Scriptures for Christian Missionaries
When Du Vernet wrote his diary, he did so on a pad of paper from The Canadian Church Missionary Association. Printed above the name of the Association at the top of each sheet are two biblical references and a short quotation from John 4:35 in the King James Version of the New Testament. Each reference includes a word in quotation marks that can be found in the verse being referenced. Du Vernet and other Christian missionaries understood these passages to support their work of making converts to Christianity, work that they considered their God called them to do. Individually, each verse fits into a story arch of the life of Jesus portrayed in each Gospel. But the header on this pad of paper shows how Christians could find individual sentences in different Gospels and combine them to shape new stories. The arrangement on the header seems to tell its reader to that through prayer, they will see that God has made many people ready to hear the gospel, so they must go and share it.
In the ninth chapter of the gospel according to Matthew, the narrator depicts depict Jesus walking from village to village healing sick people. Jesus gains popularity because of this so that more and more people come to be healed by him. Using the metaphor of labourers and a field ready for harvest, Jesus states that while there are too few people to help the sick, but God will send more if asked.
The final chapter of the Gospel according to Mark tells the story of some disciples going to the tomb of Jesus after he had been killed and buried. Although it is not found in all bibles, The King James Version includes an extended ending in which Jesus reappears to his disciples after his death and gives them a series of instructions. One of these instructions is for them to go and tell other people about the “good news” of Jesus death and resurrection. Curiously, a passage almost identical to this one, including the word “Go,” can be found in Matthew 26:19. Perhaps the Missionary Association wanted to include quotations from as many different Gospels as possible.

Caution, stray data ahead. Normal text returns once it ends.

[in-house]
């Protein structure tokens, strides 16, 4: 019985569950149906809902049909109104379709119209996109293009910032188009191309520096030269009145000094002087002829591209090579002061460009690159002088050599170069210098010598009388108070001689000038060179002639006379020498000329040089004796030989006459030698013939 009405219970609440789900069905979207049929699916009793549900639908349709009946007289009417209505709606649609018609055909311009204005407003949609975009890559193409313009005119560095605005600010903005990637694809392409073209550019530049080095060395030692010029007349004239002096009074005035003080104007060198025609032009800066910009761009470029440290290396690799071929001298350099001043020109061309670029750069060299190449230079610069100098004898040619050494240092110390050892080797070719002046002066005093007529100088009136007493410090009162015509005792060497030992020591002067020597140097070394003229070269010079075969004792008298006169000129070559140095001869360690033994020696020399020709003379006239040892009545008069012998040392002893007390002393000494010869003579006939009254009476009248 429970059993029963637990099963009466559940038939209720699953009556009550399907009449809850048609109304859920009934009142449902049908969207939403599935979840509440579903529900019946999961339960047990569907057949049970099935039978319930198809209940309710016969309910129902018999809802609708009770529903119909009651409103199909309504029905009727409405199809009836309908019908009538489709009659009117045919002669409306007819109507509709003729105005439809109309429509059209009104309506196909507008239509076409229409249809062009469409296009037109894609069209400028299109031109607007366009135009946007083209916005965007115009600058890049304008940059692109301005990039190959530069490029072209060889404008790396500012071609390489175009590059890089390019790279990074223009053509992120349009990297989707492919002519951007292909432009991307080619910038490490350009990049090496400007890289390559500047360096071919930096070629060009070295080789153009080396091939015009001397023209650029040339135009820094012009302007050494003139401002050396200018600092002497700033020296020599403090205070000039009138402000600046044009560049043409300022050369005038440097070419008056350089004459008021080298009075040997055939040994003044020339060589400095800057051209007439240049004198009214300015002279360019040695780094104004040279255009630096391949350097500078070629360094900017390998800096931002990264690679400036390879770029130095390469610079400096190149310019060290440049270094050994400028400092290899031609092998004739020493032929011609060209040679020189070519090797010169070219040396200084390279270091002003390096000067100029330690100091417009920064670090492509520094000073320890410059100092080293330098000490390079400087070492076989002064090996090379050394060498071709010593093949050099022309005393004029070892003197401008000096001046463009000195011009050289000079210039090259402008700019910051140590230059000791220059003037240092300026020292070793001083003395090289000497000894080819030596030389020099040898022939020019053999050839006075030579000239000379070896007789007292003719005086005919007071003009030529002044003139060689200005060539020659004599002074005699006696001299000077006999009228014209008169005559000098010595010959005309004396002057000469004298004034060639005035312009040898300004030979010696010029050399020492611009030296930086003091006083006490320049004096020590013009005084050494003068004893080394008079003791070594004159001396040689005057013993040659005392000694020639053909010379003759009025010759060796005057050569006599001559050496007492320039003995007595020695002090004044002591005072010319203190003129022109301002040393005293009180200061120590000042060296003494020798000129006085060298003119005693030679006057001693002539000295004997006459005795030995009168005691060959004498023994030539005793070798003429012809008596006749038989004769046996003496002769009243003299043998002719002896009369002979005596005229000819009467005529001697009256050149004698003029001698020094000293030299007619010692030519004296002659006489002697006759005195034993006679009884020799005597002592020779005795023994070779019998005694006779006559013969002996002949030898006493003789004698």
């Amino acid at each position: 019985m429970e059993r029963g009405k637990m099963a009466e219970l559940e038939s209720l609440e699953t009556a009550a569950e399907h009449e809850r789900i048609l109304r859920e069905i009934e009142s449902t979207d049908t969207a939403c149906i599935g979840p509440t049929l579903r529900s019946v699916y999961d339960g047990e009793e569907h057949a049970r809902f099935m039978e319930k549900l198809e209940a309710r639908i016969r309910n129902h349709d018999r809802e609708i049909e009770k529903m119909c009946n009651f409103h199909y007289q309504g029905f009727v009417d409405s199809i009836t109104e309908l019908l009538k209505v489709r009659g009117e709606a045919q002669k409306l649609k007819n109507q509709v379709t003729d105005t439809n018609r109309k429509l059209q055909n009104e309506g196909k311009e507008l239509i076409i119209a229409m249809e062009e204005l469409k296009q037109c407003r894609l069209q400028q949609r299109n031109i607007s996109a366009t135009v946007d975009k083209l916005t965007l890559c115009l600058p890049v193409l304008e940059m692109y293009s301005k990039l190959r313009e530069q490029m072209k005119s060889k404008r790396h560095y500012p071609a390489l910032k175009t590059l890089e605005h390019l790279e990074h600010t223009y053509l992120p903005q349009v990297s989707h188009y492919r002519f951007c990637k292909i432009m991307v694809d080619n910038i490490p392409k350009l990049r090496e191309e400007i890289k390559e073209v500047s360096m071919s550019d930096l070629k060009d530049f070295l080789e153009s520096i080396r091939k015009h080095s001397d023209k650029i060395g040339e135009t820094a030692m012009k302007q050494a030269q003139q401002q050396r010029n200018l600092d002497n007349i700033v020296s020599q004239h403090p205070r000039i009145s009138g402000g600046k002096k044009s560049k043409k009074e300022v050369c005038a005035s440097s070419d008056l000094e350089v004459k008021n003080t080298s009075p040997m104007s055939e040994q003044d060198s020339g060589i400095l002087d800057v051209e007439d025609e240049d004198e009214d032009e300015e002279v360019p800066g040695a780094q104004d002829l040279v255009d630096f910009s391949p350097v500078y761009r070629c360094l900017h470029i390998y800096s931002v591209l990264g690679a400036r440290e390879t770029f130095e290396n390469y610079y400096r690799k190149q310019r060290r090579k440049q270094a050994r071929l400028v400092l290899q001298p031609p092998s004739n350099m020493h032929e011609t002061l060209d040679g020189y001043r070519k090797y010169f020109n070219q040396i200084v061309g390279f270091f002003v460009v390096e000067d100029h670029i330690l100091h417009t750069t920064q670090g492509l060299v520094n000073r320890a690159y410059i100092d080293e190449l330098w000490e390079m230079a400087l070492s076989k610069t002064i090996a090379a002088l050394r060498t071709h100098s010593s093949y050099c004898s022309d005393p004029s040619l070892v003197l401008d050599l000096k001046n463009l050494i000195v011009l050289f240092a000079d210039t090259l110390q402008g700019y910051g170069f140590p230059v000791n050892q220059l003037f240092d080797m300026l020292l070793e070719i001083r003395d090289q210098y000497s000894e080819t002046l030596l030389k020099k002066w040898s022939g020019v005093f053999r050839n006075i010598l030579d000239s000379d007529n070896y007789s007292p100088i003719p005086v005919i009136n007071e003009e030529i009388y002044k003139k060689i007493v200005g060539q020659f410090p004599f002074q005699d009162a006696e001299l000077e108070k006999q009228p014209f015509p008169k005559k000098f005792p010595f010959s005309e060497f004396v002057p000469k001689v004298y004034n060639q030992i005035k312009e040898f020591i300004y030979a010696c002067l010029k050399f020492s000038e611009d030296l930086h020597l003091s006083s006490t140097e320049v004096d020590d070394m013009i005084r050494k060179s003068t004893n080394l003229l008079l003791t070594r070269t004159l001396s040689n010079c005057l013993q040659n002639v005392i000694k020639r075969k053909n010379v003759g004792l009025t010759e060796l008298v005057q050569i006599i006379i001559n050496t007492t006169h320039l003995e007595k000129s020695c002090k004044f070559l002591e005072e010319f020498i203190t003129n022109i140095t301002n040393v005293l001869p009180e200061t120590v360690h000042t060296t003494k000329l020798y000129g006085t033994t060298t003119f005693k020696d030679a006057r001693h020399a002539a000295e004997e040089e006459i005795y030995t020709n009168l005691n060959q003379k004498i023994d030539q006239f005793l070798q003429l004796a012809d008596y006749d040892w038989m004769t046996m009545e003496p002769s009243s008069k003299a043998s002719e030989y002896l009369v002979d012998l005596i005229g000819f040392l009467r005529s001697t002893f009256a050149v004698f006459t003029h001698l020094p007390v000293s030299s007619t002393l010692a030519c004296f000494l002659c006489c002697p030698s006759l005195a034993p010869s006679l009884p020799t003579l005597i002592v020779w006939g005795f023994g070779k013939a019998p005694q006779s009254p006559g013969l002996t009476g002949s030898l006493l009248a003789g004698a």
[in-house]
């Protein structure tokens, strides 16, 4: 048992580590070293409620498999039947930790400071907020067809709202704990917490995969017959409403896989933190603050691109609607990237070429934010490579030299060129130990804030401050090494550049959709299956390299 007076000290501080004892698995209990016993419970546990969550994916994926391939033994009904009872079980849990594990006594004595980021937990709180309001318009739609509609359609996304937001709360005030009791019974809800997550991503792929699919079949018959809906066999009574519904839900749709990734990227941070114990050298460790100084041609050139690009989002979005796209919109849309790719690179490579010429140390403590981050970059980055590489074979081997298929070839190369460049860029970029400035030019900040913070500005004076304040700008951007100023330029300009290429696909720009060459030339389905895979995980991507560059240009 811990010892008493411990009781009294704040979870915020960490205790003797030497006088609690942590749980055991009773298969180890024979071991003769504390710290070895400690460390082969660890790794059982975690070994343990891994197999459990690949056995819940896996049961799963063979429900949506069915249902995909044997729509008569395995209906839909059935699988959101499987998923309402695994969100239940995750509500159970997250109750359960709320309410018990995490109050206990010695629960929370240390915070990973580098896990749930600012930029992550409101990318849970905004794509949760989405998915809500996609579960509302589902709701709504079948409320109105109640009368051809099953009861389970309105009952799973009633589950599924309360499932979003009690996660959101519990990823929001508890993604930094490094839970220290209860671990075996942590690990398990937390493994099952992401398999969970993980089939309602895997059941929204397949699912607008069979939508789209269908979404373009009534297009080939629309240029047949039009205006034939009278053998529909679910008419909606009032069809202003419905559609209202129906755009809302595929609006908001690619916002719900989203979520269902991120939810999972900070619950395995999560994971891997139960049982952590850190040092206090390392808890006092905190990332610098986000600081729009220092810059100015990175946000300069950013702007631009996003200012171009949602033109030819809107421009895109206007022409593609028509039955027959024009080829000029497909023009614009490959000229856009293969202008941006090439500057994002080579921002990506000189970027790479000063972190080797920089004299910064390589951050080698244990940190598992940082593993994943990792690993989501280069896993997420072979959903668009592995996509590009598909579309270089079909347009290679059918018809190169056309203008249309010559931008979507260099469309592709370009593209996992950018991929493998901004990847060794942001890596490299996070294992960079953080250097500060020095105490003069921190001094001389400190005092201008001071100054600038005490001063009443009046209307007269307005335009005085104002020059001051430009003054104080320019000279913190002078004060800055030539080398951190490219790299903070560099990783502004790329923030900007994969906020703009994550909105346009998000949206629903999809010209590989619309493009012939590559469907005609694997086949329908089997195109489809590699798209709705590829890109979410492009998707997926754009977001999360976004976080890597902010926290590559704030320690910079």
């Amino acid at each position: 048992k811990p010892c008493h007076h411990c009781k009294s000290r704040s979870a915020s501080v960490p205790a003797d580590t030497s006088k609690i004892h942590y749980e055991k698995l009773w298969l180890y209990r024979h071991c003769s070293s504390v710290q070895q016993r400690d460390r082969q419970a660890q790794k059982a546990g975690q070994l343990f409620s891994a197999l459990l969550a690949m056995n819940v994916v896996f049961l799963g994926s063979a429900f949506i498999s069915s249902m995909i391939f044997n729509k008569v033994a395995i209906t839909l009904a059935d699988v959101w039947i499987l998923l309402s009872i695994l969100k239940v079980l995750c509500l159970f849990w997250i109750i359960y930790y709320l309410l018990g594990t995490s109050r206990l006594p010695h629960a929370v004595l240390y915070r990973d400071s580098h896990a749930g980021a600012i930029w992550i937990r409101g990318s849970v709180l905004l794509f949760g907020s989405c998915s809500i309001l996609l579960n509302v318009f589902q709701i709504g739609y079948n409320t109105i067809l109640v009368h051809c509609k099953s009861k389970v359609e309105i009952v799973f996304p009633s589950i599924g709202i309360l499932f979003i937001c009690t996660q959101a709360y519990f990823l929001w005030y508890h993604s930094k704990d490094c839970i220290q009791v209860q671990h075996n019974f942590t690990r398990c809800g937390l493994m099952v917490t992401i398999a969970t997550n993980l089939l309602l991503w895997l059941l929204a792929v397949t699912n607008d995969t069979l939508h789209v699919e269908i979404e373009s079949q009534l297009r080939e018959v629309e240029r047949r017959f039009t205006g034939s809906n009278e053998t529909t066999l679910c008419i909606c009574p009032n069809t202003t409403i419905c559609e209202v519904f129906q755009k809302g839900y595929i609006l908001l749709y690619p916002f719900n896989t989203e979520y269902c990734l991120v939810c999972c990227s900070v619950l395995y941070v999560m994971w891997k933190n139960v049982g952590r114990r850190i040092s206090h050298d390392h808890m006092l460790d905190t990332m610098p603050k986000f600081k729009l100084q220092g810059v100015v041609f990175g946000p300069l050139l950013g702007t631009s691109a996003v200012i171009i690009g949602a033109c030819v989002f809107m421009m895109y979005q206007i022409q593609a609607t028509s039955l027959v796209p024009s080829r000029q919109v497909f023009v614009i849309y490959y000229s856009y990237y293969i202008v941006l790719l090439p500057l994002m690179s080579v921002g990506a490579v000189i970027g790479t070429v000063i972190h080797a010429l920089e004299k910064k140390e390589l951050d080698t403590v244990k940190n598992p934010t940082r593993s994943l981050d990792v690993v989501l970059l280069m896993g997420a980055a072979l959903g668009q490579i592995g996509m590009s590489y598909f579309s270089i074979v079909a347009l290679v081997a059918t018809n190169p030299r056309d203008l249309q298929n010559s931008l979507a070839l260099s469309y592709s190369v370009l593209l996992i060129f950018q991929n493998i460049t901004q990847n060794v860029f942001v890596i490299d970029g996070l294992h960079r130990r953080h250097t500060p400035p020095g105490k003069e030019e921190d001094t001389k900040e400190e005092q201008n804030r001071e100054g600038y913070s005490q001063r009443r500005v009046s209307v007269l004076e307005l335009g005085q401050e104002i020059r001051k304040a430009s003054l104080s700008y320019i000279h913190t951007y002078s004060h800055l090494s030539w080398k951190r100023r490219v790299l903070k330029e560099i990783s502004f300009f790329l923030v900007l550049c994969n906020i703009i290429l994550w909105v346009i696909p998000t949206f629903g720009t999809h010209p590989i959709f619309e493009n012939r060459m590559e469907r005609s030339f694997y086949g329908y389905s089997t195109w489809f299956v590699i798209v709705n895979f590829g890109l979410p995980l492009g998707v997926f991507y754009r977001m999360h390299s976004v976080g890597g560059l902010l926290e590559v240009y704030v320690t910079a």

The fourth chapter of the Gospel according to John tells the story of Jesus going into a region called Samaria and speaking to an unnamed woman there. By the time this story was written, Jews and Samaritans often regarded one another with fear and suspicion. Years of war and violent hostility between them had resulted in the destruction of the Samaritan temple to God, which many Jews deemed illegitimate. Jesus the Jew spoke to the unnamed Samaritan woman and told her about a time when they would no longer be divided over disagreements about where to worship God, since they would be able to worship anywhere. Later, when Jesus’ followers asked him about this conversation, he once again used the metaphor of a harvest to speak about spreading his message. “White already to harvest” probably refers to the bright iridescence of a mature head of grain in the sunlight.